clearly sent chills through the entire echelon, the upper echelons especially Russian state controlled media and politics as well, Becky.


ANDERSON: Fred Pleitgen is in Moscow. Fred, thank you. Well, the west's response to Russia's invasion of Ukraine has remained strong and largely

united. But officials across Europe are worried the consensus could start to be strained as the continent faces a potentially bleak winter. For a

closer look at that head to the Web site or find that all on your CNN app. Well, coming up. Political tensions rise in Pakistan as police

investigate former Prime Minister Imran Khan.

Why his supporters are now threatening to take over the Capitol. And why some of Taiwan's farmers filled out for it in the middle of recent

diplomatic tensions between Beijing and Washington. It's 3:0 in the afternoon here in London, I'm Becky Anderson. You're watching CONNECT THE

WORLD. Stay with us.


ANDERSON: Welcome back. Well, as tensions growing in Pakistan as police investigate whether former Prime Minister Imran Khan violated anti-terror

laws, this after Mr. Khan threatened to take action against a police chief and a magistrate during a speech on Saturday. He responds to the arrest of

a former aid, government regulator called hate speech and his band live broadcasts of his speeches.

Right now Khan supporters gathering outside his home in Islamabad now vowing to take over the Capitol if he's detained. Let's get to CNN producer

Sophia Saifi who is in Islamabad. And can you just explain what this investigation means and how can supporters have reacted?

SOPHIA SAIFI, CNN PRODUCER: Well, Becky, this goes back to Saturday night, like you mentioned when he made these statement says, of course been a

political crisis brewing here in Islamabad and across Pakistan of course since April when Khan was ousted in a vote of no confidence. What's going

to happen is that Khan's lawyers went ahead and filed a protective bail, which basically means it's a preemptive bail that's filed to Islamabad high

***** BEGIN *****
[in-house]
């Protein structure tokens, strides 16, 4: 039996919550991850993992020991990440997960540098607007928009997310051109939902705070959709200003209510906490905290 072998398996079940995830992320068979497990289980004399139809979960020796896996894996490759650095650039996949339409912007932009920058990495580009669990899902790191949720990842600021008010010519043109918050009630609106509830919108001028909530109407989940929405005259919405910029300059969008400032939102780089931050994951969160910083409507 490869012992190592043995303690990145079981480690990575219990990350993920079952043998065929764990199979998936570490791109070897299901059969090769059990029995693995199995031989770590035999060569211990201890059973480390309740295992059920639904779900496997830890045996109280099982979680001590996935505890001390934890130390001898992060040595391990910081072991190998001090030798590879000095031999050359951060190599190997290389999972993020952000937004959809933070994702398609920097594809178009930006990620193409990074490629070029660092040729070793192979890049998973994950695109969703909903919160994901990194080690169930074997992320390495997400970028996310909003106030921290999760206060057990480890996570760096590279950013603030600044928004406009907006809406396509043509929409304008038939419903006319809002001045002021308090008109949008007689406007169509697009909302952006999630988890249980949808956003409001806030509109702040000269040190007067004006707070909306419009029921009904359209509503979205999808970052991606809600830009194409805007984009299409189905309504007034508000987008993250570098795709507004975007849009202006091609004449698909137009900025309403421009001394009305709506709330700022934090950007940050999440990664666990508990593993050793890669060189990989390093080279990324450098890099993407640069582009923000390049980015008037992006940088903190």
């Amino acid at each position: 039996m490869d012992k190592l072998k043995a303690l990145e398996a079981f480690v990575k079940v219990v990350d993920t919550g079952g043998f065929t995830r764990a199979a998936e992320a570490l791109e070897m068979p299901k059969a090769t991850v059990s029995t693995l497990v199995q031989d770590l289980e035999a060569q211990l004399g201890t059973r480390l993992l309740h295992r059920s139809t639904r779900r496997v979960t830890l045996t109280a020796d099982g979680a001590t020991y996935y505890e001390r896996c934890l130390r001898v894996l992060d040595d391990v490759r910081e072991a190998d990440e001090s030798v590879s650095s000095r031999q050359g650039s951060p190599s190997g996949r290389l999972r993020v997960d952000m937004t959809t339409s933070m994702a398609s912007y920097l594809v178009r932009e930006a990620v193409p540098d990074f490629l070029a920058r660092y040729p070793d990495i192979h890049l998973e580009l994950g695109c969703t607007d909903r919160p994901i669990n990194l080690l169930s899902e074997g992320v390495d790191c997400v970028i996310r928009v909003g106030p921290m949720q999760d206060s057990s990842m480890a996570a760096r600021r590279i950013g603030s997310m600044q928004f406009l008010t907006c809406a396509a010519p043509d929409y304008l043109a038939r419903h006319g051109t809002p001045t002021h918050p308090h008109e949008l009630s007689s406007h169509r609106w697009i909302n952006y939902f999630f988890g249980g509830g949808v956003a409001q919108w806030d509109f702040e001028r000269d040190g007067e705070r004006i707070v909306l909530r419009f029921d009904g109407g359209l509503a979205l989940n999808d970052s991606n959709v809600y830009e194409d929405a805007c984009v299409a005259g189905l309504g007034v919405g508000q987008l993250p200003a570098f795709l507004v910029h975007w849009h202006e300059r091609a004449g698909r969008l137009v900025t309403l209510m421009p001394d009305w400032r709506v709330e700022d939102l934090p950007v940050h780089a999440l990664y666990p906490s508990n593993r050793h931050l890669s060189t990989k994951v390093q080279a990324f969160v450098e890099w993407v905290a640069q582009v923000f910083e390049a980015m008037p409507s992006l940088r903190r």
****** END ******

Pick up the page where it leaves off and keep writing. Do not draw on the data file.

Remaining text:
court, which means that the court -- that nobody can arrest him to at least Thursday this week.

It's not going to go to the courts. And it's the court's decision, whether the police can actually take out a warrant and go ahead and arrest him.

Khan's supporters have come out, his senior leaders have said that this is a red line. Khan is a red line and the corporate protests across the

country. Khan has already -- had already announced rallies across Pakistan. We have to obviously understand that on Sunday night, Khan's party, the PTI

had won by election of a seat that had become vacant in the city of Karachi, and that by election was won by a huge margin.

Khan obviously has a lot of power in the province of Punjab as well. So, the more popular support he's getting it appears the more the spot -- this

political crisis seems to get a more murkier.


So there is -- we're going to have to see happens on Thursday. There's a huge crowd of people that came out in the suburbs of Islamabad and Bani

Gala. Outside Khan's residence we saw visuals climbing the gates to greet his supporters. So he does have this widespread, very grassroots support

across Pakistan. That's not going away anytime soon. He's claimed that his aid was tortured. His life's features have been banned.

He's saying that he's being censored, channels that were sympathetic to him have been banned. They've also been reports that while Khan's speech was

being broadcast on YouTube, on Saturday night that that was blocked. We have reached out to YouTube ourselves. We haven't received a response from

YouTube or from the government. We do have independent internet watchdog saying that there was a discrepancy and Pakistan, this kind of accessing

YouTube at the moment of when Khan's speech was taking place.

So, it's ongoing and we just have to wait to see how this plays out. At least on Thursday, Becky?

ANDERSON: Sophia Saifi is in Pakistan. Thank you. Well, elsewhere in the country, southern Pakistan and during another round of deadly flooding.

Officials in one southwest province report floods killed at least nine people over the weekend. These are some of the images. At least 15 others

died in Karachi where authorities have suspended public services and urging businesses to close.

Experts attribute the extreme weather to climate change. And similar scenes playing out in neighboring India. At least 32 people there have lost their

lives as intense rains cause flash floods and landslides across several northern states. Hundreds of villages have been inundated sweeping away

houses and leaving residents there stranded.

Well, villages in Afghanistan's Logar province near the Pakistani border also digging through rubble after flash floods. Government officials say at

least 20 people are dead and 3000 homes have been partially or fully destroyed.

And in Sudan, the death toll from flooding this year is now at 79. The government declared a state of emergency Sunday after heavy rains in six

states. Officials say that nearly 150,000 people across the country have been impacted by torrential rains and flash floods since the start of what

is now the rainy season.

You're watching CONNECT THE WORLD. I'm Becky Anderson. Ahead, some farmers in Taiwan say they are paying the price for a series of recent visits by

U.S. politicians. What they say they are stuck in the middle of in what seems to be a growing GOP political disputes.

Plus, a summer drought in Spain reveals a rarely seen Historic Site. Why archaeologists are racing to examine it.